Jason A. Churchill, 1090 The Fan

PEORIA, Ariz. (1090 The Fan) — Among the key factors for the Seattle Mariners this season is centerfielder and leadoff hitter Austin Jackson. The club lacks ideal fallback options if Jackson isn’t some semblance of an answer at the top of the order. The 28-year-old was awful after the Mariners acquired him from the Detroit Tigers last July, managing a paltry .229/.267/.260 triple-slash (AVG/OBP/SLG) with 59 strikeouts in 236 plate appearances (25 percent). Seattle needs him to be more than that. A lot more.

Jackson went 2-for-2 Thursday including a triple into the gap in left-center field. He also drew a walk. The walk and the triple came off Oakland A’s lefty Scott Kazmir. The single was of the infield variety, earned with Jackson’s plus speed. That’ll work, right?

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Jackson batted .272/.337/.417 in 2013 and thanks to a red hot July was batting a respectable .273/.332/.398 at the time of the trade last summer. Anything in the range of either of the two above slash lines will work. He’s been hot and cold early this spring, but I do see a better set of mechanics from stride to contact. The swing has been, for the most part, a bit shorter and he’s getting his front foot down a split second sooner, which helps a batter trigger the swing on time.

He has Lloyd McClendon back — his hitting coach in Detroit for four years — and he’s playing for a contract, as he’ll hit the free agent market after the season. As much as the M’s need Jackson to hit, Jackson needs it, too. For his future.

One thought to stick in the back of the mind as the season approaches: If Jackson plays well, might the Mariners approach the Scott Boras client about a contract extension? And if they do, will they be willing to pay the projected market value? Boras clients almost always test the market, but if the money is right and the player wants to stay, it’s not unheard of for Boras’ players to sign before free agency. Colorado Rockies outfielder Carlos Gonzalez and Los Angeles Angels right-hander Jered Weaver are two examples.

The Mariners do not have a soul in their organization beyond Jackson that could handle center in 2016, and the free agent market has exactly one legitimate center field defender that projects as an everyday player: Jackson.

For me, Jackson is a good bet for some level of a bounce-back season. The question is, does he jump back to 2013 form (2012 is out of the question, in my opinion), 2014 pre-Seattle form, or does he simply repeat the entirety of his 2014 output?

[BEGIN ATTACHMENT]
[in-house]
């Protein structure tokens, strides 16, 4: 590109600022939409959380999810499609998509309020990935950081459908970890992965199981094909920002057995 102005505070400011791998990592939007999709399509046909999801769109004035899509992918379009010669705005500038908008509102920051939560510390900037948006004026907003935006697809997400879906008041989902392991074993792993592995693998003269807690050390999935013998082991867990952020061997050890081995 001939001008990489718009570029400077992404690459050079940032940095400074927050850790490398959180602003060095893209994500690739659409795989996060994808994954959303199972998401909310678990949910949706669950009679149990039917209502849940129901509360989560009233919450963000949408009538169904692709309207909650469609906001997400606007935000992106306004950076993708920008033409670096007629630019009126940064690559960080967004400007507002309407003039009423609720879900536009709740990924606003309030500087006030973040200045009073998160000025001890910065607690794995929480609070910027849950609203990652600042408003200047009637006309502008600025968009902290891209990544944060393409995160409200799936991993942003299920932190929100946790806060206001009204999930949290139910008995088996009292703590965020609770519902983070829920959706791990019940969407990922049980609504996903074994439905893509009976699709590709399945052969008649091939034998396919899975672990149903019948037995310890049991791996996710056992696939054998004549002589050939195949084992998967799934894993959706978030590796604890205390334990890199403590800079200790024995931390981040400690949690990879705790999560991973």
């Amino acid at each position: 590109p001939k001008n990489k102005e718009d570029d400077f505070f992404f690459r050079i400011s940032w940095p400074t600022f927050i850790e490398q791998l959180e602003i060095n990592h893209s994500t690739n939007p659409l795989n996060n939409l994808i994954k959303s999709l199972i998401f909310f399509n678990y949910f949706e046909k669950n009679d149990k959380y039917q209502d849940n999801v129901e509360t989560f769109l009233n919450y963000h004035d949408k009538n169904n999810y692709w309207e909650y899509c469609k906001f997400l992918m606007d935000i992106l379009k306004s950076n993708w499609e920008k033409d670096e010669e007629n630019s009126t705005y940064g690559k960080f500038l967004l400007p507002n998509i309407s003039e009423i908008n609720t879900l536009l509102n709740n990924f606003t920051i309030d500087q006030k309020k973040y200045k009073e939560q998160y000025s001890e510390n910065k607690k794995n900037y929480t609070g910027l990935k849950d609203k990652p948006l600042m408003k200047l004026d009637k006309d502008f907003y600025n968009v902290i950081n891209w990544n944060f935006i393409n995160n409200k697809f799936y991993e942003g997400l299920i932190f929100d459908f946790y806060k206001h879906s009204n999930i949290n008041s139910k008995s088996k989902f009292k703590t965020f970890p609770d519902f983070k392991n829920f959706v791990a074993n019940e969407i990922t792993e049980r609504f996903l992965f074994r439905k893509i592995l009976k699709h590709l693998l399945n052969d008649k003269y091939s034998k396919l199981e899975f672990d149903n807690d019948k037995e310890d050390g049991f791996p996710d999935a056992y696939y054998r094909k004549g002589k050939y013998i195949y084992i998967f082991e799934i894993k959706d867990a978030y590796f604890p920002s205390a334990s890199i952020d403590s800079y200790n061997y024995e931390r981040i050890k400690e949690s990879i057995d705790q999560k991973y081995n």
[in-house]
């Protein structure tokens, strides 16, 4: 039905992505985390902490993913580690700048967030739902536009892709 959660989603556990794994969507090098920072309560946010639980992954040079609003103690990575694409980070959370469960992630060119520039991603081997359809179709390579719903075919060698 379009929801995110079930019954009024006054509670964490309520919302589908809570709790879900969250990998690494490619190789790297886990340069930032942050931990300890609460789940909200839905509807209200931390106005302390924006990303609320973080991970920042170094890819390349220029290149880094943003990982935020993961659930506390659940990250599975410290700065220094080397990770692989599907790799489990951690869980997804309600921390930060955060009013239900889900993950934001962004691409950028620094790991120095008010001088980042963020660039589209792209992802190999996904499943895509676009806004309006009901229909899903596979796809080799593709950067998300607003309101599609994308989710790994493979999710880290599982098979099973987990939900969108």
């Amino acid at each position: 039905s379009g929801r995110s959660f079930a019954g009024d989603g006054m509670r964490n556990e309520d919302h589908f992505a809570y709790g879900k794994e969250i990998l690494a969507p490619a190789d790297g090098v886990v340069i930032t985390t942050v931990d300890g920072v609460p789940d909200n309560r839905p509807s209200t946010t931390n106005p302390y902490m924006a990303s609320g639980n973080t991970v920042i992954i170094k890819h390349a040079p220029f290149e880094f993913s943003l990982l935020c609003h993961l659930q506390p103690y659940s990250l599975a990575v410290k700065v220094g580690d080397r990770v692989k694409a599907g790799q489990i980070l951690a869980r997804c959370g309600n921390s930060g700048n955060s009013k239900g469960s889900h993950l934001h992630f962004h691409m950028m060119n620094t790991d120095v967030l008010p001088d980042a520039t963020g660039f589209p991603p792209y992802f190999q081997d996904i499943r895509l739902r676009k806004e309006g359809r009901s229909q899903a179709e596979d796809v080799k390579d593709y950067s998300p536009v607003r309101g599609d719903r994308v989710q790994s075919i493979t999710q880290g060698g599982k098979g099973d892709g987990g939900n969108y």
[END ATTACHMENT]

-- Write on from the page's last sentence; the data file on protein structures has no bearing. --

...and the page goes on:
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Loser Out Competition?
If the Seattle Mariners ultimately decide on one shortstop between Chris Taylor and Brad Miller, one of many possible directions may Miller starting the year in Triple-A Tacoma and learning the outfield and third base to increase both his chances to get back to the big leagues, but to stay in the organization. It’s difficult to imagine the club moving Taylor off the position; he’s sound with the glove and his bat doesn’t profile well out of the middle of the field. Miller may have the punch to fit in left field, and perhaps center field isn’t out of the question, either.

Another possibility is a trade. While it seems highly unlikely the Mariners would specifically look to move the odd-man out — one can never have too many good players, particularly at shortstop and particularly if that player is Miller, whose offensive upside may ultimately compare to a J.J. Hardy cast. A trade cannot be ruled out, however, as clubs around baseball continue to lack options at shortstop, and some even at second base where both Miller and Taylor have some experience and have the ability to play regularly. One pro scout suggested to me Wednesday that Miller could be a great for the Arizona Diamondbacks, who have veteran Aaron Hill manning second base now, but don’t have an obvious next man up once Hill’s contract expires after next season. The New York Mets have been linked to shortstops for the better part of the past two years and several other clubs, such as the Philadelphia Phillies, lack young talent in general.

I’d bet on both players remaining in the organization beyond Opening Day, but at some point the Mariners will have to commit to one of them if they feel they don’t need both to handle the role. When that times comes, and if the choice is Miller, Taylor becomes prime trade bait. If Taylor is the choice, the first order of business is to decide whether Miller is more valuable to the team in trade or by transitioning to the outfield.

First Wave of Cuts
Manager Lloyd McClendon told the media Thursday that the first cuts will probably be made in the next 3-4 days. There will be at least one, perhaps two, additional cuts between now and Opening Day. The toughest decisions aren’t likely to be made until the final hours leading up to the club packing their things and heading to Seattle.

One way or the other, some good players will be headed to Tacoma. If you live in the area, this is probably going to be one of the more intriguing Rainiers rosters of the last several years, and there have been some good ones.

– Jason A. Churchill, 1090 The Fan

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